That the Bible is a theological book may seem like a no-brainer. But it’s such a “no-brainer” that it is taken for granted. Biblical scholar and lecturer of New Testament and Ethics, Dr. Brian Rosner, says,
Strangely, enough, within the so-called theological disciplines there has been a neglect of the theological interpretation of Scripture. -Brian Rosner
Your first response may be “I don’t do theological interpretation of Scripture.” But anyone who reads the Bible, for whatever purpose, does theological interpretation of Scripture.
Multiple types of “theology” exist within the realm of Bible study. Biblical Theology (BT) is by far the most important theological discipline for both scholarly pursuits and the practical life of the church.
The purpose of this post is to 1) provide examples of a BT, 2) describe the concept more technically, and 3) present a list of benefits derived from Biblical Theology.
What Is Biblical Theology?
Throughout the last century, countless books and papers have been written to answer the question—“What Is Biblical Theology?” This article focuses on the consensus meaning adopted by many contemporary biblical scholars during the last 3-4 decades. In general, a pre-1930s use of the term “biblical theology” may have a particularly nuanced meaning. (See the upcoming post on The History of Biblical Theology.) The final version of Karl Barth’s Commentary on Romans released in 1933 marks a more specific turning point in the meaning of Biblical Theology.
New Studies In Biblical Theology
In the series preface to New Studies in Biblical Theology (NSBT), general editor D. A. Carson writes the following:
New Studies in Biblical Theology is a series of monographs that address key issues in the discipline of biblical theology. Contributions to the series focus on one or more of three areas: 1. The nature and status of biblical theology, including its relations with other disciplines (e.g. historical theology, exegesis, systematic theology, historical criticism, narrative theology); 2. The articulation and exposition of the structure of thought of a particular biblical writer or corpus; and 3. The delineation of a biblical theme across all or part of the biblical corpora.
Here is an NSBT series example from each of the three areas that Dr. Carson lists above:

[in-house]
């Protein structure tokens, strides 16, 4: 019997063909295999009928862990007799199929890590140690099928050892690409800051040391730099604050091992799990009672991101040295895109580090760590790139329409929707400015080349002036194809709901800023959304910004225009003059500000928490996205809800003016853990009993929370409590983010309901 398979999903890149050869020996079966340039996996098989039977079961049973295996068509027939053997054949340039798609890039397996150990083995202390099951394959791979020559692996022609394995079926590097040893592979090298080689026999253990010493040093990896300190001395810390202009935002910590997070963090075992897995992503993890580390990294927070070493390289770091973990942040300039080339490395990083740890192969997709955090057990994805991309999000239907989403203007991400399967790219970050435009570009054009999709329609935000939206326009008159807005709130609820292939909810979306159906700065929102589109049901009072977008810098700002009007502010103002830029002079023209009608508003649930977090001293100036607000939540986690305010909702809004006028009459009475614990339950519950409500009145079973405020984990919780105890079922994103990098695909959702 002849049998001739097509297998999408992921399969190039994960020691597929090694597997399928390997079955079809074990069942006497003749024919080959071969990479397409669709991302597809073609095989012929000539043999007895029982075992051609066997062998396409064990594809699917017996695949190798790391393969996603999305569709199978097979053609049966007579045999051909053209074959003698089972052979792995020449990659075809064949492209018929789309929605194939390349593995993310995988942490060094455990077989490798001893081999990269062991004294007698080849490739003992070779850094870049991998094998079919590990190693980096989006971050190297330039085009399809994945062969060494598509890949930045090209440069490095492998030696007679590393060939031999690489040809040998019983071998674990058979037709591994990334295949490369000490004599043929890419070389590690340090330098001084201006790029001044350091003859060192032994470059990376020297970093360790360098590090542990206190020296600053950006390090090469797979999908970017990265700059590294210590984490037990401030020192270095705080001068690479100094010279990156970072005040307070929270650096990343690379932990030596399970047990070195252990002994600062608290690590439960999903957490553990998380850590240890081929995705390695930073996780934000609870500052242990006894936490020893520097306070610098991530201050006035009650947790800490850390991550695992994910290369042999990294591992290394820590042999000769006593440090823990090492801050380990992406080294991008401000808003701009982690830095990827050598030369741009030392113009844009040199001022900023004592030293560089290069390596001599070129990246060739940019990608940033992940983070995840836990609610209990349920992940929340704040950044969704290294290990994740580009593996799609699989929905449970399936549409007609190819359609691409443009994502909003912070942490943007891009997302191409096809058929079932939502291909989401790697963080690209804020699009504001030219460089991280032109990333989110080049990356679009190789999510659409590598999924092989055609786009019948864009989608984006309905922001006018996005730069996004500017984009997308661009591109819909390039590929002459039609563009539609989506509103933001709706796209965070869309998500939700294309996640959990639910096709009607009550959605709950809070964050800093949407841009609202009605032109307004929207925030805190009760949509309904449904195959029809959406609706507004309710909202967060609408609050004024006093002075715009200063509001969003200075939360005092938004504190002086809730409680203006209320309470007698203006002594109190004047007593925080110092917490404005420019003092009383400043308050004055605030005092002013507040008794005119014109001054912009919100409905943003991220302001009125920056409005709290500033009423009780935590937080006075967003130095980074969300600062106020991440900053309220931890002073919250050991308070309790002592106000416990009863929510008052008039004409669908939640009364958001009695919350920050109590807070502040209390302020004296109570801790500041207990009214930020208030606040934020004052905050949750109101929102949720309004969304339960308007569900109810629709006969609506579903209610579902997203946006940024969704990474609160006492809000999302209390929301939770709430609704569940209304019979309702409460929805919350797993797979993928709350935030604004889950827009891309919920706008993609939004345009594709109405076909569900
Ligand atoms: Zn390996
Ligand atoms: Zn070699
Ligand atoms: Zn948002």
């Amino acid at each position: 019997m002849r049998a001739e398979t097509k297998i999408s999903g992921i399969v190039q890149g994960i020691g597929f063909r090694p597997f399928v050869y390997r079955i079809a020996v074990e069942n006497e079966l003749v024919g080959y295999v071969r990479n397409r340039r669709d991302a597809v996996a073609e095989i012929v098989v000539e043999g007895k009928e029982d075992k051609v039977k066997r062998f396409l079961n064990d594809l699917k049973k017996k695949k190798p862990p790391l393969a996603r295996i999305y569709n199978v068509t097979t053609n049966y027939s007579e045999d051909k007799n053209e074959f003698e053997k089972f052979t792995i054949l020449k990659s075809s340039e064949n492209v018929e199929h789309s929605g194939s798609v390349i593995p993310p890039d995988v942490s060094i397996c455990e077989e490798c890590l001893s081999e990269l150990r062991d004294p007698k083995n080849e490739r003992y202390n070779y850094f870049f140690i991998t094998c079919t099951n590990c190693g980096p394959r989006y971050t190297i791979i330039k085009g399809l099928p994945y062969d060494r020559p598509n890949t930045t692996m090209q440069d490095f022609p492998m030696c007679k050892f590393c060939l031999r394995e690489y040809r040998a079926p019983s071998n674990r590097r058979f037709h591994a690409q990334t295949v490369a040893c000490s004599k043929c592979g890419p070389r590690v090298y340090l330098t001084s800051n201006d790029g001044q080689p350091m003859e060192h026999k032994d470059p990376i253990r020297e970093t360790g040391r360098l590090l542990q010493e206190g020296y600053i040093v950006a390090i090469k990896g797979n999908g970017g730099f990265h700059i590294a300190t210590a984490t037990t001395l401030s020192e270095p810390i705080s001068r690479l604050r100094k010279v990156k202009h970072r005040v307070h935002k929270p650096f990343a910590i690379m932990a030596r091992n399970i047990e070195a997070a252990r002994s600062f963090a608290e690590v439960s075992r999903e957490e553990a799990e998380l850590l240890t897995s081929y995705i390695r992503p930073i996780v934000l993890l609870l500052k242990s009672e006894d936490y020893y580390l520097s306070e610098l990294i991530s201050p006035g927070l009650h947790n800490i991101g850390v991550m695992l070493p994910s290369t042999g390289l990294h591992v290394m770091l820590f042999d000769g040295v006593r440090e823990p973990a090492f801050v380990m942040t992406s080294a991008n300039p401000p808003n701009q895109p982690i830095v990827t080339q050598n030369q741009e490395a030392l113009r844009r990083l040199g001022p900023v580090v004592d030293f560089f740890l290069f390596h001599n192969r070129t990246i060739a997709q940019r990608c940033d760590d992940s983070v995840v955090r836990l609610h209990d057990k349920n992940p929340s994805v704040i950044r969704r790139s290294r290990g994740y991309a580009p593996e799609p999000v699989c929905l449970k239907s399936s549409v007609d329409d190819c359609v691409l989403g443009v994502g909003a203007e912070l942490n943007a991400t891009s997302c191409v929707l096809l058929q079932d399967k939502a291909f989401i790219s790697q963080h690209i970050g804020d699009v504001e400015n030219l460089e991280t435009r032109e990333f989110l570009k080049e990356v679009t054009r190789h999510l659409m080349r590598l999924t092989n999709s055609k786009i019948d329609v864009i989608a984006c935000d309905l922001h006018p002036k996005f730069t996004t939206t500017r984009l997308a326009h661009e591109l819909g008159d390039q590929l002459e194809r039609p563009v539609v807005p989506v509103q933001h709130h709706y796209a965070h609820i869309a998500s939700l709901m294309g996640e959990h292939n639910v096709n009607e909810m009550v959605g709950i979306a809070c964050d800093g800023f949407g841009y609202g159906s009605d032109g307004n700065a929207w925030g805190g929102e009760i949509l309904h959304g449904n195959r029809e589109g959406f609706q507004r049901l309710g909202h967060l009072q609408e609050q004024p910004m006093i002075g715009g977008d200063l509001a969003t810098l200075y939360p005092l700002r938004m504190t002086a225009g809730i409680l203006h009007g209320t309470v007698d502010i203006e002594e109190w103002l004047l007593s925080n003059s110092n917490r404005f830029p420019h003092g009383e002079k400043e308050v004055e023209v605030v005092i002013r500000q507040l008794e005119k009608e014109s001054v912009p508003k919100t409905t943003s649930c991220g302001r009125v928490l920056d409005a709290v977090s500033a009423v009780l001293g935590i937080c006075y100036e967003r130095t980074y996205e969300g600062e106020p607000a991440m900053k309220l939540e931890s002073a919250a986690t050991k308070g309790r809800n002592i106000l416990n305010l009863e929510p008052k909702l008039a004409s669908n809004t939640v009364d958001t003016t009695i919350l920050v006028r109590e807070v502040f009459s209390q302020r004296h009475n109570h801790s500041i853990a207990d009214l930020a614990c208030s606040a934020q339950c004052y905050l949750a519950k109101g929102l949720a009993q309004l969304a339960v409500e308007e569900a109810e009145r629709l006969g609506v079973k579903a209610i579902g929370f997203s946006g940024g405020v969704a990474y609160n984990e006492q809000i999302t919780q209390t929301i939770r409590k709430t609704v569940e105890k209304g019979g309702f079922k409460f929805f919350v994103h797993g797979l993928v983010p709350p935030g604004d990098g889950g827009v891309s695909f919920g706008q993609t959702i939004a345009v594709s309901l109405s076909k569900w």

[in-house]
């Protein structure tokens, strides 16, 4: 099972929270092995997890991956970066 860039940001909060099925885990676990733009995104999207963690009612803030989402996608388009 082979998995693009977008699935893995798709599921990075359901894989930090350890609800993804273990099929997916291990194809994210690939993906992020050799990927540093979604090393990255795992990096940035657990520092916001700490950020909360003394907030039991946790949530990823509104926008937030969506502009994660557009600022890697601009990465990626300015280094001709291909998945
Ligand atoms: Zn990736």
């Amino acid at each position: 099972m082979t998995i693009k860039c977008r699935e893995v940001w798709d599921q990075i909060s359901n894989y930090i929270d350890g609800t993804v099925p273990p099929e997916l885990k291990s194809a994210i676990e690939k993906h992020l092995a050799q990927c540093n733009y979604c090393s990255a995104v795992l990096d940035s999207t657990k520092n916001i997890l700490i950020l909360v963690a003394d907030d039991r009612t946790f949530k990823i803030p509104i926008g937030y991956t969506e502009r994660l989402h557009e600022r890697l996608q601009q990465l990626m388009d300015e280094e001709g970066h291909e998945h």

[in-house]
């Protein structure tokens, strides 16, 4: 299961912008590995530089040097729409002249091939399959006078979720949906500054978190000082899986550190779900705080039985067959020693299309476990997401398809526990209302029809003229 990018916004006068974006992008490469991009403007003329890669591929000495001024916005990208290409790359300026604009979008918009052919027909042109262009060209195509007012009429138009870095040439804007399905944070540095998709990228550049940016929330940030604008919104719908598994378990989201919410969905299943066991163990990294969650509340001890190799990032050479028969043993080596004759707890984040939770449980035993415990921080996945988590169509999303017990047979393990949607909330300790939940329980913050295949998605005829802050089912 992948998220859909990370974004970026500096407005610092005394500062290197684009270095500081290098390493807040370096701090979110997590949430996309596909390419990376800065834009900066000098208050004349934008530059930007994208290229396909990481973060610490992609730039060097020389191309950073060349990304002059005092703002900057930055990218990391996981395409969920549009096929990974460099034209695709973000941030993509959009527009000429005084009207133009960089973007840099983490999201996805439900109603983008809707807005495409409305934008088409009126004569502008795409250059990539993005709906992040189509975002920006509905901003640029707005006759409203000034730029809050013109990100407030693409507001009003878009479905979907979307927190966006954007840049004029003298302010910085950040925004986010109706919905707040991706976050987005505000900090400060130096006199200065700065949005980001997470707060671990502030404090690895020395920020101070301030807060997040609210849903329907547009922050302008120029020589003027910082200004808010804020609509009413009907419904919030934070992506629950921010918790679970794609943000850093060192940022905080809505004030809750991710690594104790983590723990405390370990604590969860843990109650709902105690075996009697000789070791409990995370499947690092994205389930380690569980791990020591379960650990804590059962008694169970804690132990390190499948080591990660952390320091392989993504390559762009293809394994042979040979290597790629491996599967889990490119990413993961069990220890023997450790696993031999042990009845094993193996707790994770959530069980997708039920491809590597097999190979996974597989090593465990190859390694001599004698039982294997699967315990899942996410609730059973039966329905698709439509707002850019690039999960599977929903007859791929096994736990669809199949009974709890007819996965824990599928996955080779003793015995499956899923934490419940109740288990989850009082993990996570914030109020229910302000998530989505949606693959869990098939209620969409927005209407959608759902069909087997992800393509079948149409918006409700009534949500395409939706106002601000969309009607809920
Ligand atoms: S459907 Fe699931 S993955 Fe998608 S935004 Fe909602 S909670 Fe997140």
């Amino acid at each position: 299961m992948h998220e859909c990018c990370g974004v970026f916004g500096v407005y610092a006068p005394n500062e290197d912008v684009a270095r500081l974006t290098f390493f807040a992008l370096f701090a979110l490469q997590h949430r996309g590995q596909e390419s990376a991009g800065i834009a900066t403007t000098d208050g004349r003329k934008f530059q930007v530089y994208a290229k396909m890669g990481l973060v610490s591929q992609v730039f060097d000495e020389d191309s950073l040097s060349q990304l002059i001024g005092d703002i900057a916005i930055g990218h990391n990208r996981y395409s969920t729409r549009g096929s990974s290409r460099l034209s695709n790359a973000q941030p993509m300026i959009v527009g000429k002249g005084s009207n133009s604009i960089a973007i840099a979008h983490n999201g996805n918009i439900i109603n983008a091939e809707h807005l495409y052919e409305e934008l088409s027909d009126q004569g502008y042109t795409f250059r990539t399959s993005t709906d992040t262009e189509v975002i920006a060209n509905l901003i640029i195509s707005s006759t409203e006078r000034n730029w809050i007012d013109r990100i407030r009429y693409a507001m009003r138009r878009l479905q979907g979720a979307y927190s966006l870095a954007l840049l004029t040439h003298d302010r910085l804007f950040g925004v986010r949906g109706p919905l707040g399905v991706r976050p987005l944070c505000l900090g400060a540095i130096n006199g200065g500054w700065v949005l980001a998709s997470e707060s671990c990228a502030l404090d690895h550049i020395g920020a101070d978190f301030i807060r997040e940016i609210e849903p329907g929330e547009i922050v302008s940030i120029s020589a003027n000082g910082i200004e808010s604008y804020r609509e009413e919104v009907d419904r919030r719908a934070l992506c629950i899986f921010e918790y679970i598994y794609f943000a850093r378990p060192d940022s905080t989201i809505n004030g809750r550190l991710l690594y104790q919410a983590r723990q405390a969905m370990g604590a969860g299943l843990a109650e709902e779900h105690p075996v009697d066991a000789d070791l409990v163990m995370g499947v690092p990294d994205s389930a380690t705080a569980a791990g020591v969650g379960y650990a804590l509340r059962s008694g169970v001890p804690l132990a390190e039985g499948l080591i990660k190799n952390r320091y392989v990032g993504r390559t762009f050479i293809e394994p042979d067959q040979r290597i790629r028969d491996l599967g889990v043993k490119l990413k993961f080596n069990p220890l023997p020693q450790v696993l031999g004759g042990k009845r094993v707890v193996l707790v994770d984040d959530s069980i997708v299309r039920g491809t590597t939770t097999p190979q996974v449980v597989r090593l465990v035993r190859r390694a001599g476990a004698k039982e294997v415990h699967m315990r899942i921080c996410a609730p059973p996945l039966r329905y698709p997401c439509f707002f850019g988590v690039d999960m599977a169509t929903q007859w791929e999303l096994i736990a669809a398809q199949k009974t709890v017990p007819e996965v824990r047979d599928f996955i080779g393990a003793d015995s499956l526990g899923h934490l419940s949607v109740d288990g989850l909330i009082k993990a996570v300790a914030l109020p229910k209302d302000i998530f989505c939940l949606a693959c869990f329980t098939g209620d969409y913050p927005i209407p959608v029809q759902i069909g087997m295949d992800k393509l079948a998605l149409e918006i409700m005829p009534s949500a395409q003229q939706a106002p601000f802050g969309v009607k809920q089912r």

1. A Clear and Present Word: The Clarity of Scripture by Mark Thompson. This volume historically surveys objections to the clarity of Scripture. While it expounds Scripture that present God as the Guarantor of His accessible, written word, it also engages with hermeneutical challenges and restates the doctrine for today.
This volume confronts the theory of Biblical interpretation, i.e. hermeneutics, with the BT of God revealing Himself to mankind.
2. The Book of Isaiah and God’s Kingdom: A Thematic-Theological Approach by Andrew Abernethy. In the volume, the author uses the concept of “kingdom” to organize the major themes of Isaiah.
The exposition focuses on Isaiah’s structure of thought.
3. Sealed With An Oath: Covenant in God’s Unfolding Purpose by Paul R. Williamson. This volume covers the biblical theme of “covenant” from Adam to the Book of Revelation.
The theme of “covenant” is delineated across all books of the Bible.
Area #3, as defined by Carson, is the most common type of BT – “The delineation of a biblical theme across all or part of the biblical corpora.”
Sample Biblical Theology For “God’s Dwelling Place With Man”
To further illustrate the concept of BT, consider the example of “God’s Dwelling Place With Man.” If you were preparing a lesson, paper, etc. on this topic, the following Biblical passages’ would be included. Note the similarity in description and the theological progression through the history of biblical revelation.
The Garden Of Eden
- Genesis 2:15 The LORD God took the man and put him in the garden of Eden to work it and keep it.
- Genesis 3:8 And they heard the sound of the LORD God walking in the garden in the cool of the day…
- Exodus 25:8 And let them make me a sanctuary, that I may dwell in their midst.
- Exodus 29:45 I will dwell among the people of Israel and will be their God. 46 And they shall know that I am the LORD their God, who brought them out of the land of Egypt that I might dwell among them. I am the LORD their God.
- Exodus 40:34-35 Then the cloud covered the tent of meeting, and the glory of the LORD filled the tabernacle. 35 And Moses was not able to enter the tent of meeting because the cloud settled on it, and the glory of the LORD filled the tabernacle.